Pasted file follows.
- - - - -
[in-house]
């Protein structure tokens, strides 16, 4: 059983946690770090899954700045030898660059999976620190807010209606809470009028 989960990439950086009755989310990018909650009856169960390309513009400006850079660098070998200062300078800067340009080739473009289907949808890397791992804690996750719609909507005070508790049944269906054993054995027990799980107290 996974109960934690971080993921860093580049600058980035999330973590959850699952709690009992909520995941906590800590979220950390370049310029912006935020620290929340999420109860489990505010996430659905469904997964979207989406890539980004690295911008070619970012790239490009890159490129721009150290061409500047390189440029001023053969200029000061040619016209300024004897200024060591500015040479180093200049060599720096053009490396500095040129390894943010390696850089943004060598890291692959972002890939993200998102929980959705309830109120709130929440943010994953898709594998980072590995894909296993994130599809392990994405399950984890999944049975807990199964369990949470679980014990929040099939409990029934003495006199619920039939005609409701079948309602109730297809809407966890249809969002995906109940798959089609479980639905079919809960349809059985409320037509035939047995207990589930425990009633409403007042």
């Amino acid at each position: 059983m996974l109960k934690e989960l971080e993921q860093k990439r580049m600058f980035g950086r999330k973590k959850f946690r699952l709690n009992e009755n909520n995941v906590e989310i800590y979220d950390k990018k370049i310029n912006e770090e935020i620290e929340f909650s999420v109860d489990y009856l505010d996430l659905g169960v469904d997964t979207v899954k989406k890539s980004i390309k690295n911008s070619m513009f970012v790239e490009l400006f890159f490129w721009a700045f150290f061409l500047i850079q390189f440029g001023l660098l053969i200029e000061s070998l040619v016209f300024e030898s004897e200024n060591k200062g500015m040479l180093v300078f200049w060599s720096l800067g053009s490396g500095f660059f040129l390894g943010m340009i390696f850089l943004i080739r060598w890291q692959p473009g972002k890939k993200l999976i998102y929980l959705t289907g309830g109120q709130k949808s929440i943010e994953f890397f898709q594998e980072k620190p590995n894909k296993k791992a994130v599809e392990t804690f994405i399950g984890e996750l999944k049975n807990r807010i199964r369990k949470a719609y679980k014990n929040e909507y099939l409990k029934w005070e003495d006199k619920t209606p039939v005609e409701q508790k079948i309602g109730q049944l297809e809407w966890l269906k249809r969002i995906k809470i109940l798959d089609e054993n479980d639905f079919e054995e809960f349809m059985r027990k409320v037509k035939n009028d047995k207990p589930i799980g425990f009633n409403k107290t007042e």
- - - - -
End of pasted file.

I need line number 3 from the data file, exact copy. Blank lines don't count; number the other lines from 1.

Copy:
């Amino acid at each position: 059983m996974l109960k934690e989960l971080e993921q860093k990439r580049m600058f980035g950086r999330k973590k959850f946690r699952l709690n009992e009755n909520n995941v906590e989310i800590y979220d950390k990018k370049i310029n912006e770090e935020i620290e929340f909650s999420v109860d489990y009856l505010d996430l659905g169960v469904d997964t979207v899954k989406k890539s980004i390309k690295n911008s070619m513009f970012v790239e490009l400006f890159f490129w721009a700045f150290f061409l500047i850079q390189f440029g001023l660098l053969i200029e000061s070998l040619v016209f300024e030898s004897e200024n060591k200062g500015m040479l180093v300078f200049w060599s720096l800067g053009s490396g500095f660059f040129l390894g943010m340009i390696f850089l943004i080739r060598w890291q692959p473009g972002k890939k993200l999976i998102y929980l959705t289907g309830g109120q709130k949808s929440i943010e994953f890397f898709q594998e980072k620190p590995n894909k296993k791992a994130v599809e392990t804690f994405i399950g984890e996750l999944k049975n807990r807010i199964r369990k949470a719609y679980k014990n929040e909507y099939l409990k029934w005070e003495d006199k619920t209606p039939v005609e409701q508790k079948i309602g109730q049944l297809e809407w966890l269906k249809r969002i995906k809470i109940l798959d089609e054993n479980d639905f079919e054995e809960f349809m059985r027990k409320v037509k035939n009028d047995k207990p589930i799980g425990f009633n409403k107290t007042e």